This variation is characteristic of Golf with six or more cards, but is sometimes played in four-card Golf. Whenever a card is replaced, the new card is placed face up in the layout. When all the cards belonging to one player are face up, the play will end after each of the other players has had one more turn.
Some play that all four cards begin face down and a card that is face up cannot be replaced. If you replace a face down card, the replacement card is placed face up. If you draw a card from the stock and discard it, you must turn one of the cards of your layout face up, and this card cannot subsequently be replaced. The result is that on every turn, one more card of your layout is exposed. The game ends when all players have exposed all of their cards.

Alternative methods of scoring the cards

Some play that if your layout contains a pair of equal cards (such as two nines), the score for that pair of cards is zero. If there are three equal cards, only two of them are cancelled in this way; if all four cards are equal the whole layout scores zero. Some play that pairs score zero only if the cards are together in a row or column; equal cards that are in diagonally opposite corners do not cancel.
In some variations, queens are given a higher score of 12, 13 or even 20 points instead of 10; in one variation the spade queen scores 40 points while the others score 10; in this same variation eights score zero.
Some play that one-eyed jacks are wild - they can be paired with any card, making the pair score zero.
Some play that jacks score zero, like kings. Others play that jacks score zero, queens 12 and kings 13.
Some play that jacks score 20 points, and that when a jack is discarded the next player misses a turn - the turn to play skips to the following player.
Some add two jokers to the deck; the score for a joker is minus 5, so the total score for a layout can be negative.

Special score for the knocker

Some play that a player who knocks but turns out not to have the lowest score is penalised. There are several alternative versions of this, played by different groups:
  • The knocker adds a penalty of 10 points.
  • The knocker's score for the hand is doubled and 5 points added.
  • The knocker takes a score equal to the highest scoring player for that hand.
If the knocker's score is lowest, some players give the knocker the benefit of a reduced score.
  • Some play that the knocker scores zero if lowest.
  • According to others the knocker's score is reduced by the number of players if lowest and doubled otherwise - for example in a four-player game a player knocks with 3 points, and scores -1 point (3 - 4) if this is lowest, but 6 points (2 x 3) otherwise.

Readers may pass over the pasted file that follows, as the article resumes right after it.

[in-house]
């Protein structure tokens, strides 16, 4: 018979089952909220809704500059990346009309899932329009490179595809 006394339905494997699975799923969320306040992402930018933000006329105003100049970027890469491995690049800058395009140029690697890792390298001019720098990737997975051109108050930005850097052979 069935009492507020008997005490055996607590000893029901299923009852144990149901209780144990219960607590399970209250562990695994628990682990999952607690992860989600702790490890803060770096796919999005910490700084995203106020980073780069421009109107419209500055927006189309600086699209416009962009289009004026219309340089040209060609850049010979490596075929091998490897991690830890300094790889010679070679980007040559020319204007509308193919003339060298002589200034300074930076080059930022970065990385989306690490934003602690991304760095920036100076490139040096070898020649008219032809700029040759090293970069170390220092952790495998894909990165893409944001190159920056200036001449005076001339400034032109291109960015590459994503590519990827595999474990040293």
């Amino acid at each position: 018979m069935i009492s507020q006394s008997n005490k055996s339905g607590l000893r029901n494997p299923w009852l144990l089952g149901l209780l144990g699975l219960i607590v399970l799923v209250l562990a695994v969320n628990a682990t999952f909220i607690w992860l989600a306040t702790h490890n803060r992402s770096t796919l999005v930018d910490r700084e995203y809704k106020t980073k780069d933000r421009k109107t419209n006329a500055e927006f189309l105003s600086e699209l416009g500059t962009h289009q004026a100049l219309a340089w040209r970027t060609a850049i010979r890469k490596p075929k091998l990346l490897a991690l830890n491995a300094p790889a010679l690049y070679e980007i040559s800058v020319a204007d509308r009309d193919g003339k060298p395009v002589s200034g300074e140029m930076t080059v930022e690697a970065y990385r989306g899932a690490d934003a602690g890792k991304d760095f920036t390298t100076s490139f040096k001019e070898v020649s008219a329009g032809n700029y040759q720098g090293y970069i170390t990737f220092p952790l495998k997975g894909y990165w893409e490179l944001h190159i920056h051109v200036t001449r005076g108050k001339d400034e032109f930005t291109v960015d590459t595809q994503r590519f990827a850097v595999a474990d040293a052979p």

Some play with a pot to which all contribute equally at the start. The knocker collects this pot if his score is lowest and doubles it otherwise. To prevent such payments becoming too large, it may be wise to agree a maximum amount that can be won from or paid to the pot.

End of the game

If you want a longer game you can play 18 holes (deals) instead of 9.
Instead of playing a fixed number of holes, you can agree to play until one player's score reaches or exceeds 100 (or other target agreed in advance). The player with the lowest score then wins.


Deal each player 4 cards face down

Arrange cards like this:

---    ---
| 1 |  | 2 |
---    ---

---    ---
| 3 |  | 4 |
---    ---

When the dealer says "look", you will look at cards in position 3 & 4 one time only.  You must remember what they are.

Play begins to the left of the dealer. You must turn a card over on each turn. You can draw the top card from the discard file, or the top card from the fresh pile. You can chose to turn one of the cards you know, or you can turn an unknown card.

Kings and jokers are worth zero
10, Jack, Queen are worth 10
All other cards are face value
Multiples of the same card cancel each other
For example 3 Queens and a King have a value of zero

Each person starts with 4 quarters. Highest score puts a quarter in the jar. When you are out of quarters, you no longer play. Last person gets all the quarters.